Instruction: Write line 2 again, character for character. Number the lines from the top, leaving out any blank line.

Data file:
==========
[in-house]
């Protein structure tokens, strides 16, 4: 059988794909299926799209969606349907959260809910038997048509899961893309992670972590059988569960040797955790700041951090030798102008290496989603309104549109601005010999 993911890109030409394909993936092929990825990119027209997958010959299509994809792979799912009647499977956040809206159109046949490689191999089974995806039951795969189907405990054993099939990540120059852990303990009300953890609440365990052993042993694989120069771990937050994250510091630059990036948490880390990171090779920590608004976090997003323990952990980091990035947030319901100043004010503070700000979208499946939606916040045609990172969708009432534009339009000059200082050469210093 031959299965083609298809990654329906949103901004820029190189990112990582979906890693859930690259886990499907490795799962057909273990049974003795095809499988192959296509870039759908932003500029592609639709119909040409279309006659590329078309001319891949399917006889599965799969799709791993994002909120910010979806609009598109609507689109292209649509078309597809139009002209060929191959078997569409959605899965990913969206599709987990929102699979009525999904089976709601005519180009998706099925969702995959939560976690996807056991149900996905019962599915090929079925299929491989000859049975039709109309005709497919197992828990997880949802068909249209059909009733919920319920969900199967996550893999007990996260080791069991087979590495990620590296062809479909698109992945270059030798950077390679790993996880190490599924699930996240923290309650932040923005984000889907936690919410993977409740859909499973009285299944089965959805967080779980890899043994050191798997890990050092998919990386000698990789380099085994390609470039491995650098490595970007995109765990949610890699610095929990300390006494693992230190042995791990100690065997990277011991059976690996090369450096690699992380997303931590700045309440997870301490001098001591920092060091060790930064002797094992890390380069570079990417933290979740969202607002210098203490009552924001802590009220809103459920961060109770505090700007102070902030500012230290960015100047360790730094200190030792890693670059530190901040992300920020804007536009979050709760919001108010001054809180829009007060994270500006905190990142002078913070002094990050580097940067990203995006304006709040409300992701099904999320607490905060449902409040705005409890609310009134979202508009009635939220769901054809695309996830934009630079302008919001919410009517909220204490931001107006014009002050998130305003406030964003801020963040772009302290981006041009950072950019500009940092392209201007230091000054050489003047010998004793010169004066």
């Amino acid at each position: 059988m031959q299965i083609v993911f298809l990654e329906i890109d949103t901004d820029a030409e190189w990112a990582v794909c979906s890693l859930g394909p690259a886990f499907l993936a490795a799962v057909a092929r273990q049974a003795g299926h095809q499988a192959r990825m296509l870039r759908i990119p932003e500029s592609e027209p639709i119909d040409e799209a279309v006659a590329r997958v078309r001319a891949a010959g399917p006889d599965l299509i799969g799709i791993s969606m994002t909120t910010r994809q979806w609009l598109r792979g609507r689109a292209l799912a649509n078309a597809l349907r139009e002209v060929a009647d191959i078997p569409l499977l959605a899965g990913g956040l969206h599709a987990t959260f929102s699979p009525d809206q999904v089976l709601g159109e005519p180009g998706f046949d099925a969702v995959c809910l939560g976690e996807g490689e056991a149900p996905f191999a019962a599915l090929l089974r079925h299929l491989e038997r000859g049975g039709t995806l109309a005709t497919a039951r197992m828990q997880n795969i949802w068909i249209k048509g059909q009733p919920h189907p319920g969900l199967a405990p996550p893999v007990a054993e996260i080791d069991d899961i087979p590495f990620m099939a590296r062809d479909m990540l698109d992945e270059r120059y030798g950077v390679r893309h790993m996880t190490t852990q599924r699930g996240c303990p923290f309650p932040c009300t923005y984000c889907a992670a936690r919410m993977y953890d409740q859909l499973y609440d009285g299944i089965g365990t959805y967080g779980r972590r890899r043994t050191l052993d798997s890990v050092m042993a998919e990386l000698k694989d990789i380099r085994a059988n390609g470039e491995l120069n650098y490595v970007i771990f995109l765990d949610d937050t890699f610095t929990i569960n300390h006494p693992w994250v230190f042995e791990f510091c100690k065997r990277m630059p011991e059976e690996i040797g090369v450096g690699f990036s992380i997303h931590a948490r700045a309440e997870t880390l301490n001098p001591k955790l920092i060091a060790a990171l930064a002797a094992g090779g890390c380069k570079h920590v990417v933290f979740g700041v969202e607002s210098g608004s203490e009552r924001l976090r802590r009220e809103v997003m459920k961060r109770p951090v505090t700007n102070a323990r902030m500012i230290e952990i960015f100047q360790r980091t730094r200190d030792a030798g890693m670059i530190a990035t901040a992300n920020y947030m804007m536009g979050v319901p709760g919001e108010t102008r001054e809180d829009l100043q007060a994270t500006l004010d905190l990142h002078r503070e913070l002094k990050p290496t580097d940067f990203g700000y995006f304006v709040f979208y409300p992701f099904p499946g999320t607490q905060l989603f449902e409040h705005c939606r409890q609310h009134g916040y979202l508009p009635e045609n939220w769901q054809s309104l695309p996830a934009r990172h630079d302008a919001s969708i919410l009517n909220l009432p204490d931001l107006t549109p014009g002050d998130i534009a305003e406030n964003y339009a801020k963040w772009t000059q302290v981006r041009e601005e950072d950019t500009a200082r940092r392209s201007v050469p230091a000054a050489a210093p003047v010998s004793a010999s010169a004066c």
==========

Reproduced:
């Protein structure tokens, strides 16, 4: 059988794909299926799209969606349907959260809910038997048509899961893309992670972590059988569960040797955790700041951090030798102008290496989603309104549109601005010999 993911890109030409394909993936092929990825990119027209997958010959299509994809792979799912009647499977956040809206159109046949490689191999089974995806039951795969189907405990054993099939990540120059852990303990009300953890609440365990052993042993694989120069771990937050994250510091630059990036948490880390990171090779920590608004976090997003323990952990980091990035947030319901100043004010503070700000979208499946939606916040045609990172969708009432534009339009000059200082050469210093 031959299965083609298809990654329906949103901004820029190189990112990582979906890693859930690259886990499907490795799962057909273990049974003795095809499988192959296509870039759908932003500029592609639709119909040409279309006659590329078309001319891949399917006889599965799969799709791993994002909120910010979806609009598109609507689109292209649509078309597809139009002209060929191959078997569409959605899965990913969206599709987990929102699979009525999904089976709601005519180009998706099925969702995959939560976690996807056991149900996905019962599915090929079925299929491989000859049975039709109309005709497919197992828990997880949802068909249209059909009733919920319920969900199967996550893999007990996260080791069991087979590495990620590296062809479909698109992945270059030798950077390679790993996880190490599924699930996240923290309650932040923005984000889907936690919410993977409740859909499973009285299944089965959805967080779980890899043994050191798997890990050092998919990386000698990789380099085994390609470039491995650098490595970007995109765990949610890699610095929990300390006494693992230190042995791990100690065997990277011991059976690996090369450096690699992380997303931590700045309440997870301490001098001591920092060091060790930064002797094992890390380069570079990417933290979740969202607002210098203490009552924001802590009220809103459920961060109770505090700007102070902030500012230290960015100047360790730094200190030792890693670059530190901040992300920020804007536009979050709760919001108010001054809180829009007060994270500006905190990142002078913070002094990050580097940067990203995006304006709040409300992701099904999320607490905060449902409040705005409890609310009134979202508009009635939220769901054809695309996830934009630079302008919001919410009517909220204490931001107006014009002050998130305003406030964003801020963040772009302290981006041009950072950019500009940092392209201007230091000054050489003047010998004793010169004066």